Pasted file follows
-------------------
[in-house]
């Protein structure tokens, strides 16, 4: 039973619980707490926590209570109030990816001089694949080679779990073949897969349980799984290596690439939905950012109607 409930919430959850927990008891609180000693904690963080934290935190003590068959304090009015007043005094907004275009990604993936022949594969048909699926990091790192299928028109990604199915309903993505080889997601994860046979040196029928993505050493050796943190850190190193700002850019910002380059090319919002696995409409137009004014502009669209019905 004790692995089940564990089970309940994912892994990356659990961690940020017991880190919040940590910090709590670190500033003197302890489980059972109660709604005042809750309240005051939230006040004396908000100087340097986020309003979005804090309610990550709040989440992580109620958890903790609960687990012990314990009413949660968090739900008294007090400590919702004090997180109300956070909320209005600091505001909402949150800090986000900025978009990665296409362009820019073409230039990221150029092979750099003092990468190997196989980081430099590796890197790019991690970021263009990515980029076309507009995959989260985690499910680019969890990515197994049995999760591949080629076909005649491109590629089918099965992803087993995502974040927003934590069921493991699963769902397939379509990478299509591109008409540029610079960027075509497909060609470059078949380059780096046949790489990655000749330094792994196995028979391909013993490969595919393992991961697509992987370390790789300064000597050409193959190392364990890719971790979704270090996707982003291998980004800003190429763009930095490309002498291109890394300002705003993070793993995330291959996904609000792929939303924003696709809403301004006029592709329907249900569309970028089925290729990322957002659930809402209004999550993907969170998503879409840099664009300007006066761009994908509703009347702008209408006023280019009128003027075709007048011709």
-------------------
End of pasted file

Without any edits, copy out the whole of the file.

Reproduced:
[in-house]
């Protein structure tokens, strides 16, 4: 039973619980707490926590209570109030990816001089694949080679779990073949897969349980799984290596690439939905950012109607 409930919430959850927990008891609180000693904690963080934290935190003590068959304090009015007043005094907004275009990604993936022949594969048909699926990091790192299928028109990604199915309903993505080889997601994860046979040196029928993505050493050796943190850190190193700002850019910002380059090319919002696995409409137009004014502009669209019905 004790692995089940564990089970309940994912892994990356659990961690940020017991880190919040940590910090709590670190500033003197302890489980059972109660709604005042809750309240005051939230006040004396908000100087340097986020309003979005804090309610990550709040989440992580109620958890903790609960687990012990314990009413949660968090739900008294007090400590919702004090997180109300956070909320209005600091505001909402949150800090986000900025978009990665296409362009820019073409230039990221150029092979750099003092990468190997196989980081430099590796890197790019991690970021263009990515980029076309507009995959989260985690499910680019969890990515197994049995999760591949080629076909005649491109590629089918099965992803087993995502974040927003934590069921493991699963769902397939379509990478299509591109008409540029610079960027075509497909060609470059078949380059780096046949790489990655000749330094792994196995028979391909013993490969595919393992991961697509992987370390790789300064000597050409193959190392364990890719971790979704270090996707982003291998980004800003190429763009930095490309002498291109890394300002705003993070793993995330291959996904609000792929939303924003696709809403301004006029592709329907249900569309970028089925290729990322957002659930809402209004999550993907969170998503879409840099664009300007006066761009994908509703009347702008209408006023280019009128003027075709007048011709």